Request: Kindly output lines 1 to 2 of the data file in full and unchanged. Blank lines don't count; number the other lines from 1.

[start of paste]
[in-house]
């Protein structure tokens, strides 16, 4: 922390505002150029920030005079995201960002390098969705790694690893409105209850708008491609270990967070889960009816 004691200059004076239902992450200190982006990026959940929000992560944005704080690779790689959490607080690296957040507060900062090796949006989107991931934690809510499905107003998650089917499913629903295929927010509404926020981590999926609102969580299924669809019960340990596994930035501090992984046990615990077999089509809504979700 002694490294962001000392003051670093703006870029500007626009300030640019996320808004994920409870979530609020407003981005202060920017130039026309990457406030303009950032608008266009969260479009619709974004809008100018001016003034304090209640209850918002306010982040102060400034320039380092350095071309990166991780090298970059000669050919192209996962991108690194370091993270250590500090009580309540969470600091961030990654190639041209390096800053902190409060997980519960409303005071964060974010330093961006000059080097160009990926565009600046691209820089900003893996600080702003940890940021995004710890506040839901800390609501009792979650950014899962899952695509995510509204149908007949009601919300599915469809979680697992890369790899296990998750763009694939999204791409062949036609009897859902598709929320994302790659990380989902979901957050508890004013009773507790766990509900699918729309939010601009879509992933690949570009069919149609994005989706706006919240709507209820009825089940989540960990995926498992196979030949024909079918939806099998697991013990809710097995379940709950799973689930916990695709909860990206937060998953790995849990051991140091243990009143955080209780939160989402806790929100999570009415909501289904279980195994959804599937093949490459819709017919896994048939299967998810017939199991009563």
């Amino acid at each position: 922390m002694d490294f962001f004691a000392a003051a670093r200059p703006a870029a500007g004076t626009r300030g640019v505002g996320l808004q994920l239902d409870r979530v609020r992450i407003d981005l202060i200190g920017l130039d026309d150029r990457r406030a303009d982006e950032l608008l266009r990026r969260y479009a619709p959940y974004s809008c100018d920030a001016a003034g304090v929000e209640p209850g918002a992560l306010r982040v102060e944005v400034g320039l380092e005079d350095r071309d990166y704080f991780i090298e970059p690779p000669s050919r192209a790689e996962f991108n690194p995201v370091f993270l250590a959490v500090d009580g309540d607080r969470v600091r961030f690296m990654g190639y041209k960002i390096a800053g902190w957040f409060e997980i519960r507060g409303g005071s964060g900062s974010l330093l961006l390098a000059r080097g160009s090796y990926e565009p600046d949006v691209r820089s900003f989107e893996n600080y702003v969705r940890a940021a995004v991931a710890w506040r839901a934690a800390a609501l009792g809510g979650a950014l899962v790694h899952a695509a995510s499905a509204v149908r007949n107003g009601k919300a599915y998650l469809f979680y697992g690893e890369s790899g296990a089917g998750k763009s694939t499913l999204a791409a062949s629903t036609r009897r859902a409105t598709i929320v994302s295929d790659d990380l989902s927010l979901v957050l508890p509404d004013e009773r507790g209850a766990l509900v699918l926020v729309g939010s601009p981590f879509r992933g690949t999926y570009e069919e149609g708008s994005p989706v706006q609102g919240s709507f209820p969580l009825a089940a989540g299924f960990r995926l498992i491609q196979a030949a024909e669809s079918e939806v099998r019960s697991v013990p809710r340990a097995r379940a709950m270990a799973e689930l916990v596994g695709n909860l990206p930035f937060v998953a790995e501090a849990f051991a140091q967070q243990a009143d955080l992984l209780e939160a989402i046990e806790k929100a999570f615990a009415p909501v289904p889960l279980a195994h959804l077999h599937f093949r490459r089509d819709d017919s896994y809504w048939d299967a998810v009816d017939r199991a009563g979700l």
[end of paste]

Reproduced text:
[in-house]
């Protein structure tokens, strides 16, 4: 922390505002150029920030005079995201960002390098969705790694690893409105209850708008491609270990967070889960009816 004691200059004076239902992450200190982006990026959940929000992560944005704080690779790689959490607080690296957040507060900062090796949006989107991931934690809510499905107003998650089917499913629903295929927010509404926020981590999926609102969580299924669809019960340990596994930035501090992984046990615990077999089509809504979700 002694490294962001000392003051670093703006870029500007626009300030640019996320808004994920409870979530609020407003981005202060920017130039026309990457406030303009950032608008266009969260479009619709974004809008100018001016003034304090209640209850918002306010982040102060400034320039380092350095071309990166991780090298970059000669050919192209996962991108690194370091993270250590500090009580309540969470600091961030990654190639041209390096800053902190409060997980519960409303005071964060974010330093961006000059080097160009990926565009600046691209820089900003893996600080702003940890940021995004710890506040839901800390609501009792979650950014899962899952695509995510509204149908007949009601919300599915469809979680697992890369790899296990998750763009694939999204791409062949036609009897859902598709929320994302790659990380989902979901957050508890004013009773507790766990509900699918729309939010601009879509992933690949570009069919149609994005989706706006919240709507209820009825089940989540960990995926498992196979030949024909079918939806099998697991013990809710097995379940709950799973689930916990695709909860990206937060998953790995849990051991140091243990009143955080209780939160989402806790929100999570009415909501289904279980195994959804599937093949490459819709017919896994048939299967998810017939199991009563």